GEOG 862
GPS and GNSS for Geospatial Professionals

Imperfect Oscillators and Clock Corrections

Time shift contains signal’s transit time from satellite to receiver as well as clock errors, see surrounding text
Enter Time Differences
Source: GPS for Land Surveyors

One reason the time shift, , found in autocorrelation cannot quite reveal the true range, ρ, of the satellite at a particular instant is the lack of perfect synchronization between the clock in the satellite and the clock in the receiver. Recall that the two compared codes are generated directly from the fundamental rate, Fo, of those clocks. And since these widely separated clocks, one on Earth and one in space, cannot be in perfect lockstep with one another, the codes they generate cannot be in perfect sync either. Therefore, a small part of the observed time shift, , must always be due to the disagreement between these two clocks. In other words, the time shift not only contains the signal’s transit time from the satellite to the receiver, it contains clock errors, too. In fact, whenever satellite clocks and receiver clocks are checked against the carefully controlled GPS time, they are found to be drifting a bit. Their oscillators are imperfect. It is not surprising that they are not quite as stable as the more than 150 atomic clocks around the world that are used to define the rate of GPS time. They are subject to the destabilizing effects of temperature, acceleration, radiation, and other inconsistencies. As a result, there are two clock offsets that bias every satellite to receiver pseudorange observable. That is one reason it is called a pseudorange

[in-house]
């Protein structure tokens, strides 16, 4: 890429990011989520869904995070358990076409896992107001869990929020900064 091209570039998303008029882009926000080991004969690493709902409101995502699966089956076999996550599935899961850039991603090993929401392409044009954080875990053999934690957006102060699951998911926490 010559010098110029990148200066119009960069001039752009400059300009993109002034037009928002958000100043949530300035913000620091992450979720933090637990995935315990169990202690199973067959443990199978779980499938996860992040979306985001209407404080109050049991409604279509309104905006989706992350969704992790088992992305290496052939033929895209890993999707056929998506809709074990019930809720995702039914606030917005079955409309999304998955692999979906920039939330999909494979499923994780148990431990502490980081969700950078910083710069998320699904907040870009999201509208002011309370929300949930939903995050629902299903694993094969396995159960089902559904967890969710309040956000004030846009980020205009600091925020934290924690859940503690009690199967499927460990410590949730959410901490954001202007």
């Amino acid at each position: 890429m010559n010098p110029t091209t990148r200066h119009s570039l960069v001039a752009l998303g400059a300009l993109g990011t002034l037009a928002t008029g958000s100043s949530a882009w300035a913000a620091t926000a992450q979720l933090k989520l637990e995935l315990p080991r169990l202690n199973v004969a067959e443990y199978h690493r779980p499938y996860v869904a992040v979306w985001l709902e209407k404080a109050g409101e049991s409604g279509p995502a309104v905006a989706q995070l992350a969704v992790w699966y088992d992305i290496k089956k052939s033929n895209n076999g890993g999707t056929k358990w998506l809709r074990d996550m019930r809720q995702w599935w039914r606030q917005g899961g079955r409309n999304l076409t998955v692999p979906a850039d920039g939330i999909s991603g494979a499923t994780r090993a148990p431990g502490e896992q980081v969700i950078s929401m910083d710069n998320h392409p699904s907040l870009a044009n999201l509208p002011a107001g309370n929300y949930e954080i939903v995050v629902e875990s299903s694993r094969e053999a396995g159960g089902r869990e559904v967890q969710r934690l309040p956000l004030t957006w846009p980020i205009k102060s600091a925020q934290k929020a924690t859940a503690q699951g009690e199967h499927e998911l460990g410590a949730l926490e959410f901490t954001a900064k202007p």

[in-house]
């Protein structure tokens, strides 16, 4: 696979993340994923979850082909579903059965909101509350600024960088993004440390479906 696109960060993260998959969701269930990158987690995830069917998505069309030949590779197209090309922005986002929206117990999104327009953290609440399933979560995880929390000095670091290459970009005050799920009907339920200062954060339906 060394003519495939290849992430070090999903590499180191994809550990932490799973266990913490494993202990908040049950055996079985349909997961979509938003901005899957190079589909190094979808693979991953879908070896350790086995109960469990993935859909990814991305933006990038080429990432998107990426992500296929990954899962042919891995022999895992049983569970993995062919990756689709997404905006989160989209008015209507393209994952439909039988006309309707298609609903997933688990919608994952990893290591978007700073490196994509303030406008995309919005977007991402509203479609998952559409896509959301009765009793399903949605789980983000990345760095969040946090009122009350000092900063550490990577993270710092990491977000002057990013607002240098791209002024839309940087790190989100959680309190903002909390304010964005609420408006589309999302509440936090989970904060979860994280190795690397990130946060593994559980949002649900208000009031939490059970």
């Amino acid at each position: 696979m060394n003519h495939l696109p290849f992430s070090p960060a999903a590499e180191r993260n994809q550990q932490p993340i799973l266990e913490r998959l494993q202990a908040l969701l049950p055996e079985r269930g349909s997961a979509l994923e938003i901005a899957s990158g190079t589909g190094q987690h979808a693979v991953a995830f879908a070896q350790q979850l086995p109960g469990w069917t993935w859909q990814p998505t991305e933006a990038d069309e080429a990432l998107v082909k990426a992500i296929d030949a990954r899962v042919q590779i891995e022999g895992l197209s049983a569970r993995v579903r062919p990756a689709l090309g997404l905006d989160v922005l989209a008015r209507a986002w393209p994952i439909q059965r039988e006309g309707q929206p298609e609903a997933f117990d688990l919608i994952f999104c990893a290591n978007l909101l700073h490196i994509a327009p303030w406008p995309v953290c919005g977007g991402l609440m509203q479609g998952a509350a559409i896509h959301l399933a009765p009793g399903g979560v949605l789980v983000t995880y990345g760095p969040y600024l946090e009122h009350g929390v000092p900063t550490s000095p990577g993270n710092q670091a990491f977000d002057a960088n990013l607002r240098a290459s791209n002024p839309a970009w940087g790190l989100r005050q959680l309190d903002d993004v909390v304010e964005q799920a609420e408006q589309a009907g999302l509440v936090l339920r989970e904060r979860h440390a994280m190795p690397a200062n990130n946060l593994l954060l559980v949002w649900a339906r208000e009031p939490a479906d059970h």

One of the reasons that this isn't the whole story is something mentioned earlier, in that the clock in the satellite, the frequency standard or oscillator, and the clock in the receiver are not perfectly in sync. They cannot be. The difference between the satellite clock's time and GPS time is shown in d small t. The difference in the receiver's clock from GPS time is shown in d large T. The pseudorange observable shown here in d tau can determine the amount of time that it took the signal to reach the receiver from the satellite, but this is based on the receiver's clock, which is by no means a very high quality clock, and the clock correction in the Navigation Message.

There are some difficulties here. First of all, the GPS receiver clock is probably a quartz oscillator, and it's not terribly stable. Also, as you know, the broadcast clock correction in the Navigation Message is not perfect, because it was uploaded some time before it is received, and so it isn't right exactly. Such a discrepancy is important when a nanosecond, a billionth of a second, is approximately a foot.

Therefore, the pseudorange has some errors that are difficult to remove. The pseudorange, by itself, while it has the virtue of being approximately correct, is certainly not at the level of accuracy that we have come to expect from GPS.